With more than $68 billion invested in sponsorships last year and signing the NBA record (estimated at $75 billion) and the NFL ($110 billion) with the media, has the world gone mad? Or are home team fans really worth more to advertisers than other audiences?
YouGov conducted a large-scale study of thousands of fans who watch most or nearly all MLB, NBA or NHL games played by their favorite teams. Comparing these fans to the national population reveals significant differences that help explain why brands flock to sports sponsorships and programming.
How are sports fans different?
Fans who follow the Yankees or the Red Sox, the Spurs or the Mavericks, the Sharks or the Kings, the Big 10 or the Pac 12, are different characteristics and behaviors from Americans who do not follow local teams MLB, NBA, NHL or NCAA. In short, sports fans are more open, receptive and engaged in marketing, media and messaging than non-fans.
In the first of this three-part series, data is reported to illustrate how home team sports fans are more sponsor-friendly, ad-receptive, and engaging than non-fans. Part two of the series discusses how home team fans are game-friendly, sales-prone and, as market savvy, important brand influencers. The third part of the series explains the differences in terms of personality types and the demographic differences that attract advertisers.
Each of the following graphs shows the percentage of fans who agree with a statement divided by the percentage of the nation’s population who agree with the statement to produce an indexed score. Responses are drawn from samples of several thousand supporters of local MLB, NBA or NHL teams compared to a representative sample of the national population. The difference between home team supporters and the general population is statistically significantly different for all items reported.
Fans support sponsors because their passion for the home team transfers to corporate partners who integrate their brand personalities with those of the team. Some partners, like the brands holding the naming rights to 18 MLB parks, do this better than others.
It’s fair to say that Americans who don’t watch most or all of their hometown team’s games aren’t as likely to agree with the items below because they don’t watch , don’t attend or listen to games very much. But that’s the point. The point of passion, i.e., which allows a brand to focus its efforts on a unifying touchpoint that attracts attention, interest, devotion and action among the millions of fans of a team. Americans have other points of passion, but not as focused on one thing in one geographic area.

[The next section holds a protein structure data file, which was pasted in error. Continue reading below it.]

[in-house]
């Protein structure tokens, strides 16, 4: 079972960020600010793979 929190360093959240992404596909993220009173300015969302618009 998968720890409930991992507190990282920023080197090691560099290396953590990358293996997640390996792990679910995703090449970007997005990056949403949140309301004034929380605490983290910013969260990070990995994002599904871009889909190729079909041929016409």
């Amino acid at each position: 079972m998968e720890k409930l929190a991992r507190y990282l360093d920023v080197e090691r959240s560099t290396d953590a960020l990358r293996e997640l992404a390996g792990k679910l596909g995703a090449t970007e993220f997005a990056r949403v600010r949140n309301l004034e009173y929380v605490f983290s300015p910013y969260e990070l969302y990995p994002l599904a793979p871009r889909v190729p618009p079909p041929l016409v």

What matters are the actions fans take to seek out, pay attention, notice, spend time with, and ultimately buy from the brands that sponsor their favorite teams.
Fans may not be ready for a mark front and center of jerseys in all sports to datebut over time latecomers will come to accept them, just like in Europe, the UK and MLS.
Responsive to advertisements
Sports fans seem to have more open-mindednessmaking them more open and receptive to new experiences, new information and new ideas.
Brands find a ready audience for fans who want to discover what’s new. That’s why brands pay more per thousand (CPM) of fans reached through sponsorships than for comparable media aimed at segments of the general population.
While the average person may overlook signs, billboards, and advertisements, sports fans actively seek out this information. Similar to fashionistas in a mall, sports fans research, explore and absorb everything when they attend a game.
The main media advantage of sport is that it is most often consumed live. Audiences are less likely to compress, skip, or skip ads when watched live. Fans hunker down, waiting for play to resume, which means a greater likelihood of exposure to ads.
Leagues, media and brands are tapping into the passion of fans on broadcasts with split screens showing commercials while keeping the cameras moving on the playing field. golf majors like the Open in 2016 and has been so well received by fans that it continues to expand into other sports.
Admittedly, some brands overdo it. A recent Advertising Research Journal article reveals that official MLB sponsors can waste money if they are already well-known with strong brand personalities and burn out fans. The fans across the pond feel the same about some crickets sponsors.
But generally speaking, home team fans are more likely to be trusted, engaged and entertained by advertising than the general population. Coupling ads with team broadcasts, social media, and digital media creates higher engagement. Companies like Zoomph, hookitand flashes track and evaluate brand engagement levels to compare with other non-sports media investments.
The next in the series
Billions spent on sports sponsorships and media deals don’t mean the world has gone mad. In an ever-fragmenting universe, sport is a unifying force that captures the attention of millions of fans every week every fall, winter, spring and summer.
From a brand marketing perspective, finding a receptive audience is important. Even better is when the public becomes the intermediary for others, in the second part of this series of addresses showing that home team fans are favorable to the game, inclined to sales and act as experts in the game. market to influence others.